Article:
Giacomo Meyerbeer (born in 1791 as Yaakov Liebmann Beer) succeeded in creating the 19th century’s most frequently produced operas while maintaining and taking pride in his heritage. While so many are known to have changed their names to hide their Judaism for fear of anti-Semitism, he actually added the name Meyer in honor of his grandfather. (He began using Giacomo, an Italian form of Jacob, while studying in Italy.)
The son of a wealthy businessman, Meyerbeer was raised with the greatest advantages of Berlin society. However, his natural talent and his incredible musical abilities, particularly on the piano, were recognized while he was still quite young.
As he matured, however, Meyerbeer’s true desire was to compose, and in order to learn composition, he took himself to Venice. Meyerbeer was strongly affected by his time in Italy, especially by the friendship he formed with the famed Italian composer Gioachino Rossini. The two collaborated on some of Meyerbeer’s earliest works.
In 1824, Meyerbeer’s first major success, Il crociato in Eglitto, premiered in Venice. It was produced in London and Paris the next year, giving Meyerbeer his entry into the world of Parisian Opera. When his Robert le diable premiered in Paris in 1831, Meyerbeer became a true celebrity.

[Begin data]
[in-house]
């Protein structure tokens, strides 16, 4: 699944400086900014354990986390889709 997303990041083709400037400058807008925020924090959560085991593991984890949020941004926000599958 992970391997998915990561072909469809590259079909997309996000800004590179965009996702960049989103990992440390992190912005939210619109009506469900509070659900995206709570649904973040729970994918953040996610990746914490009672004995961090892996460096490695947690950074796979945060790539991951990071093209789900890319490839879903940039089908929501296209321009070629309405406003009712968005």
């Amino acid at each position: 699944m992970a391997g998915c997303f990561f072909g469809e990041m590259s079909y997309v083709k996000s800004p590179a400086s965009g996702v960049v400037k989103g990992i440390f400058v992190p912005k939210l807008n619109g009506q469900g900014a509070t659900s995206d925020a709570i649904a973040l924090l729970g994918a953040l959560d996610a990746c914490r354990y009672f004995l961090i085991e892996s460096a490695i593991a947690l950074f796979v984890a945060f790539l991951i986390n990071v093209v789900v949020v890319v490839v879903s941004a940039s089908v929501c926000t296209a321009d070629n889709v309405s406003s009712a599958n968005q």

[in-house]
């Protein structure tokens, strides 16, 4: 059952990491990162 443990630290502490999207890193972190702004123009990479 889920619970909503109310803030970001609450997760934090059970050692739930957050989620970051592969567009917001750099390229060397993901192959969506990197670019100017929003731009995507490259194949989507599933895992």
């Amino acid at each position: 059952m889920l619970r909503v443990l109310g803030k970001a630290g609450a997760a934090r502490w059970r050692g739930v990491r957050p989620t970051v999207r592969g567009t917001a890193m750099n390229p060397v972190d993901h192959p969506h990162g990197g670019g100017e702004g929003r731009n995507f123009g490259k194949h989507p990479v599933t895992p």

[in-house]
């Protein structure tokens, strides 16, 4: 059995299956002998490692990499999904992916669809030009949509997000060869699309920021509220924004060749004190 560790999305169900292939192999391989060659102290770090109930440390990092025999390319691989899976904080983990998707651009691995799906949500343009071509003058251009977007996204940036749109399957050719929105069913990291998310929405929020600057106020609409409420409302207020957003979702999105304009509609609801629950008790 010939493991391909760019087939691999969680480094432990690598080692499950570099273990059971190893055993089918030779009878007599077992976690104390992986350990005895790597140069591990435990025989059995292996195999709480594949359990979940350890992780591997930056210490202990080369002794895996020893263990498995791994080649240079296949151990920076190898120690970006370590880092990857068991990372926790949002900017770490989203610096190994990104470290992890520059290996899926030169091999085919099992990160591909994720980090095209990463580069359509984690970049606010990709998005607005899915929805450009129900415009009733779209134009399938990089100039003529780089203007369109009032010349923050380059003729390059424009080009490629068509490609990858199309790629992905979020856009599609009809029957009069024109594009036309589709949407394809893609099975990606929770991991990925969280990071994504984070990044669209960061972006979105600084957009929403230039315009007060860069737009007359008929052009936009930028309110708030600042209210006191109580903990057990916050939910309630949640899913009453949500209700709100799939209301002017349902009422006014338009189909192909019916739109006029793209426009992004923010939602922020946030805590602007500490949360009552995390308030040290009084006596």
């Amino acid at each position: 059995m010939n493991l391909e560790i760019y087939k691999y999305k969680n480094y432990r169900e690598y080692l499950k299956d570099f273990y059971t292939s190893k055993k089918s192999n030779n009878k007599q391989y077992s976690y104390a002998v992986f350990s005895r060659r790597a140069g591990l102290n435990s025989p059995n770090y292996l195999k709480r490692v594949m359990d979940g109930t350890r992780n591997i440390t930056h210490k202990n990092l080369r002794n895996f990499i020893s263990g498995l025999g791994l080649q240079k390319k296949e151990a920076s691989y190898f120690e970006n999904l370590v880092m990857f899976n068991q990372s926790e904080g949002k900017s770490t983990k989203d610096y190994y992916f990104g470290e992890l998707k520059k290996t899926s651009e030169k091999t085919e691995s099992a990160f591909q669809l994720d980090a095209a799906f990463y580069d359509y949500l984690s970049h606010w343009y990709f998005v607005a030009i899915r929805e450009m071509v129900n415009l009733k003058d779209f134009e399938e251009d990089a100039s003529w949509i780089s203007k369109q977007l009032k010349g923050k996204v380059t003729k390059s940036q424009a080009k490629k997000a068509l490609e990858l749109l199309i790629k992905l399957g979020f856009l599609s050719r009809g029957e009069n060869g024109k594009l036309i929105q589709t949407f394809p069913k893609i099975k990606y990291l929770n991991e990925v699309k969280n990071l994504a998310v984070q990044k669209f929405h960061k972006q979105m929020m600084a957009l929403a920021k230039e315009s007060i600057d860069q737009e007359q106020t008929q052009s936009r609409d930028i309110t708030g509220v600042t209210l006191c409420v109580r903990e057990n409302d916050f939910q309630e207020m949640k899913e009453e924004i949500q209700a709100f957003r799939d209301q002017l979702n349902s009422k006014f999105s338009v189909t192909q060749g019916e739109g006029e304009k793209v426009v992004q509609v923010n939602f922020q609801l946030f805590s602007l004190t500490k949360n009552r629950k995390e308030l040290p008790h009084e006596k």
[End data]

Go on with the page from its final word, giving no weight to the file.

In addition to his Parisian operas, which he continued to create throughout his life, Meyerbeer remained attached to his native Berlin. His wife and daughters resided there, and he was appointed as the Royal Director of Music.
Whereas most other artists struggled to get by, Meyerbeer benefited greatly from his family’s wealth. It is known that he lent money to both Heinrich Heine and Richard Wagner, the latter who was once an ardent fan but later repaid Meyerbeer’s generosity (both financially and in assisting in getting Wagner’s earlier work produced) with vitriolic anti-Semitism later in life.
Meyerbeer passed away on May 2, 1864, at the age of 72. His final opera,
L'Africaine premiered after his death.
Today’s Treat was posted in honor of Classical Music Month and Giacomo Meyerbeer’s 225th birthday.
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